5G deployments are well underway in most developed markets. Arguably, Japan, Korea, China and the USA are all ahead of the UK and Europe in 5G rollout speeds and investment.
This may be beneficial when it comes to adoption of Open RAN in the UK – as it could leave larger parts of the networks for open RAN rollout – especially as all large European MNOs have recently aligned in their public commitment to Open RAN.
The emergence of Rakuten in Japan, Dish in the USA and 1&1 in Germany as 5G Open RAN MNO pioneers is helping to push the supplier ecosystem forward and to increase demand-side confidence with other MNOs.
The USA, Japan, Korea, Europe and more lately India are emerging as centres of substantive international collaboration on R&D, product development and interoperability for open RAN and public network infrastructure in general, driven mostly by strategic infrastructure security concerns.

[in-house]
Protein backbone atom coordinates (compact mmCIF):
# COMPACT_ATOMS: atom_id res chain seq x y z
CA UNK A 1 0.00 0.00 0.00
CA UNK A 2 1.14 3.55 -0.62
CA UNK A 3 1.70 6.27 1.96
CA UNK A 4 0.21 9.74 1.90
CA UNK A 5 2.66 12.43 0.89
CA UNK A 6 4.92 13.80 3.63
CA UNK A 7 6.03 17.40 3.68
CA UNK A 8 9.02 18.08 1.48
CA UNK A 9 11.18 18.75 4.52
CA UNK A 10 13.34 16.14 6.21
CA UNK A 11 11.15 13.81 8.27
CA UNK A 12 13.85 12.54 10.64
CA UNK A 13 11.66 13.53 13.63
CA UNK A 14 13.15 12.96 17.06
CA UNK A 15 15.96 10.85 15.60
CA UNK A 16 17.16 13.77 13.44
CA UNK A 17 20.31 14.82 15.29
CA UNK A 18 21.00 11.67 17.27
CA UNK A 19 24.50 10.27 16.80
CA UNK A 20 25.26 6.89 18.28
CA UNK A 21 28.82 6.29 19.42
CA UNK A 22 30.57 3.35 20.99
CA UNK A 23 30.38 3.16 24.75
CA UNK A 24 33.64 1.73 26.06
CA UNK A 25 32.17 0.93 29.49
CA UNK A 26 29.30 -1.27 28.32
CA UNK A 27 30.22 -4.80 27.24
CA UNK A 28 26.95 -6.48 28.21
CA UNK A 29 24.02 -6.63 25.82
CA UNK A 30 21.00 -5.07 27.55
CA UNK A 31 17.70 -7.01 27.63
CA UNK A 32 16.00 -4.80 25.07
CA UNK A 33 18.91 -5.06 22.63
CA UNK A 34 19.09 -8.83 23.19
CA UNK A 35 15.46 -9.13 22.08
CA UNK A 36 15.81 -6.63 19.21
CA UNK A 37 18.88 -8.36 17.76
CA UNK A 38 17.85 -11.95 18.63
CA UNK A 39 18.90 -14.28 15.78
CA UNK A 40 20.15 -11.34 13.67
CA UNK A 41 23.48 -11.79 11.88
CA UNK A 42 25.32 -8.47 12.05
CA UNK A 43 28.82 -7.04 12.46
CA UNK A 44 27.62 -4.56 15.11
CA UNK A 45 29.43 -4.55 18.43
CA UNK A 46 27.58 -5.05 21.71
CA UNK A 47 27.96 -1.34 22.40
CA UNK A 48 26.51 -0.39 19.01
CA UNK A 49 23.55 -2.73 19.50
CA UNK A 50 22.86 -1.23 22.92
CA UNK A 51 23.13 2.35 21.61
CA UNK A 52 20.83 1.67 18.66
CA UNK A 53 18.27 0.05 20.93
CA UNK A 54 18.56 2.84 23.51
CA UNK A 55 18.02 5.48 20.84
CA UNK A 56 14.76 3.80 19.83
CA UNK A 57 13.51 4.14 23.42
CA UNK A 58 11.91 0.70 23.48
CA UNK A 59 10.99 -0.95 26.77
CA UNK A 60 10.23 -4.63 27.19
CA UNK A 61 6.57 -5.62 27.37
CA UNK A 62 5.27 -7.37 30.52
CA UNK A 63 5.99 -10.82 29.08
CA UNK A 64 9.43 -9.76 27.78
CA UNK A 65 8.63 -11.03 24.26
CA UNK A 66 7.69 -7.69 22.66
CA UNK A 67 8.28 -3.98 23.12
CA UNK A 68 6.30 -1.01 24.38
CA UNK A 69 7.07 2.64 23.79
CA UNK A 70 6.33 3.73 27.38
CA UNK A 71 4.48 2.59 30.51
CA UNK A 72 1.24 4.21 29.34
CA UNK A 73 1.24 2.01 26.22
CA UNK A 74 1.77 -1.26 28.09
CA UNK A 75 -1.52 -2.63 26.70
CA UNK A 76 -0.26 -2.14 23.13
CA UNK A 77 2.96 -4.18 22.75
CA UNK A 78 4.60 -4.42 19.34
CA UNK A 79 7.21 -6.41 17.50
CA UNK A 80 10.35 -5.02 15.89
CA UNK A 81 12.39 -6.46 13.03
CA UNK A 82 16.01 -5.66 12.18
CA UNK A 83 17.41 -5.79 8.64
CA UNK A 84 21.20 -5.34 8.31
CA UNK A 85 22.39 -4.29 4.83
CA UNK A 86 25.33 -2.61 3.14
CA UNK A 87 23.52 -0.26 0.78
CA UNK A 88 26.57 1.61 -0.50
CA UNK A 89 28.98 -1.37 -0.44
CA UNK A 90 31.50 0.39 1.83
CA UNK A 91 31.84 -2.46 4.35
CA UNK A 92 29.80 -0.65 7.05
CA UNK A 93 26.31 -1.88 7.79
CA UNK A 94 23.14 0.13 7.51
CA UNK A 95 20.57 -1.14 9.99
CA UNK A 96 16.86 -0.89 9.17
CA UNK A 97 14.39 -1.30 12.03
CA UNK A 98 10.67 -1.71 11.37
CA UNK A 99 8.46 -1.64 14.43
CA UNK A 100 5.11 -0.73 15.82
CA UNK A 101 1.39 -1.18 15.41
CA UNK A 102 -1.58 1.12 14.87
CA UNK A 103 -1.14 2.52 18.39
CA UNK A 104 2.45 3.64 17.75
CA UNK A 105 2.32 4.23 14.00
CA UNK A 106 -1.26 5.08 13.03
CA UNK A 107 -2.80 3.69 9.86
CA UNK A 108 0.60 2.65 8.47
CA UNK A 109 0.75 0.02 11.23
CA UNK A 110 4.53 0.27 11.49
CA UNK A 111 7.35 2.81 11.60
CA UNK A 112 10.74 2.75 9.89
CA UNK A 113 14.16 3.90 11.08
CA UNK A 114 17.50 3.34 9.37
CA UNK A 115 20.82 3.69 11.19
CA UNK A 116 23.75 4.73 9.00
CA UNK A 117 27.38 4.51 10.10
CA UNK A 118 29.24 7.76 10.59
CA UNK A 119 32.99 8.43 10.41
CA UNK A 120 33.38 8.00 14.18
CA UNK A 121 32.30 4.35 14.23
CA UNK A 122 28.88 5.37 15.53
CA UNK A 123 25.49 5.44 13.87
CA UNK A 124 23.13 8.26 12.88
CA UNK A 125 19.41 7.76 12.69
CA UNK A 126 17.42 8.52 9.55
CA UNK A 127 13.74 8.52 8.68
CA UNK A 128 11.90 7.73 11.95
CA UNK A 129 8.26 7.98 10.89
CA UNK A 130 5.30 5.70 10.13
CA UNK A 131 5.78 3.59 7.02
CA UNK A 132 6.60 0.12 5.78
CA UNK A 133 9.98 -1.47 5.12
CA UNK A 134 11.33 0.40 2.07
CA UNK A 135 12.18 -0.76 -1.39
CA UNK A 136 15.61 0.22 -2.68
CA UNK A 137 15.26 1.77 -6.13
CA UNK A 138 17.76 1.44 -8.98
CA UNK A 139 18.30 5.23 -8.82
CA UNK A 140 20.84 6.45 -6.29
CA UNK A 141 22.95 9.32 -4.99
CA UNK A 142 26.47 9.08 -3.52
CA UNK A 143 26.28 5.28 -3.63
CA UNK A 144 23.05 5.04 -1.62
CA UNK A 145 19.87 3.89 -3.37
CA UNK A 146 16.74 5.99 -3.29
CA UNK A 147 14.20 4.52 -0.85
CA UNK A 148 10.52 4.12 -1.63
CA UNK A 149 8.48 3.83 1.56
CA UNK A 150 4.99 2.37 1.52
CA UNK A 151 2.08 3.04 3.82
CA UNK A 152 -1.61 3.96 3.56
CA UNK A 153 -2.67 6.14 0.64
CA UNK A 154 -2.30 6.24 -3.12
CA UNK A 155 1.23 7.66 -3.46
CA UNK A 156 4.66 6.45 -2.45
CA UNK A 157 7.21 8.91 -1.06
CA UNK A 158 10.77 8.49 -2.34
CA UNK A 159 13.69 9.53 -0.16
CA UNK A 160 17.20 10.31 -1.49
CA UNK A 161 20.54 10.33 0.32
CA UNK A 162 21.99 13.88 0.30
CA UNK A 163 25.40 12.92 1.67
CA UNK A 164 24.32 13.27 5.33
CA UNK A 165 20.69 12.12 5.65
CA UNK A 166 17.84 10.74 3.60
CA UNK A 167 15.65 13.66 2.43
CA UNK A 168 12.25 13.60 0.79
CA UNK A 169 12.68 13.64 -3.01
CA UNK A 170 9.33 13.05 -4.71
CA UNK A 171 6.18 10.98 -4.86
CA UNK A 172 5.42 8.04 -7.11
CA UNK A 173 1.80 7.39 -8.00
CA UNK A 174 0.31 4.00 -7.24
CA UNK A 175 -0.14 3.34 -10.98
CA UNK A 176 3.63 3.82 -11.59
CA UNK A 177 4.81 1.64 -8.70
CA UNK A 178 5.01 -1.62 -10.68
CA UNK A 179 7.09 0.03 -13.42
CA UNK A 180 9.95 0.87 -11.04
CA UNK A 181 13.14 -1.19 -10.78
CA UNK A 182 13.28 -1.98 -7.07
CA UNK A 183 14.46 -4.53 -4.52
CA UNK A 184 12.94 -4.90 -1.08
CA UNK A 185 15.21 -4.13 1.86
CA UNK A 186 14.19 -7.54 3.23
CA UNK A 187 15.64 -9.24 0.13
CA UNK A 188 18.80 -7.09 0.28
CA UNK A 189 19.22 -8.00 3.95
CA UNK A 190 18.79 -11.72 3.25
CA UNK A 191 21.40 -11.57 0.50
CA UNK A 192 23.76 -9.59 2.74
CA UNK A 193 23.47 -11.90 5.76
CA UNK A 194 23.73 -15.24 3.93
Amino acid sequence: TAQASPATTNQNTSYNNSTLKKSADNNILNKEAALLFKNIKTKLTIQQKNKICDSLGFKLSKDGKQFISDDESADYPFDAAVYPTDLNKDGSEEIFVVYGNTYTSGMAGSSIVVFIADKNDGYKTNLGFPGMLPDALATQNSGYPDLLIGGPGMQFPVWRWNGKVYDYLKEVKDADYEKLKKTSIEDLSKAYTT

American, European and Japanese operators have been early signatories of TIP and the O-RAN Alliance. More recently, direct bilateral and multilateral inter-governmental collaboration initiatives announced by DCMS and their counterparts in Japan, Korea and India aim to support and coordinate collaborative initiatives to accelerate the availability of Open RAN networks and in some cases lay foundations for 6G R&D collaboration.
Recent security and geopolitical considerations around digital infrastructures, technologies and supply chains are adding further layers of nuance and complexity, as evidenced by ongoing government and regulatory interventions in these markets.
European mobile operators and vendors have been early participants of Open RAN initiatives, but their commercial single-RAN network strategies have often lagged their R&D interests.
Recent announcements indicate this is fast changing for most. European MNOs are now in the driving seat – making commitments to roll out large parts of their networks with Open RAN and pushing national and EU government policy to support Open RAN acceleration activities.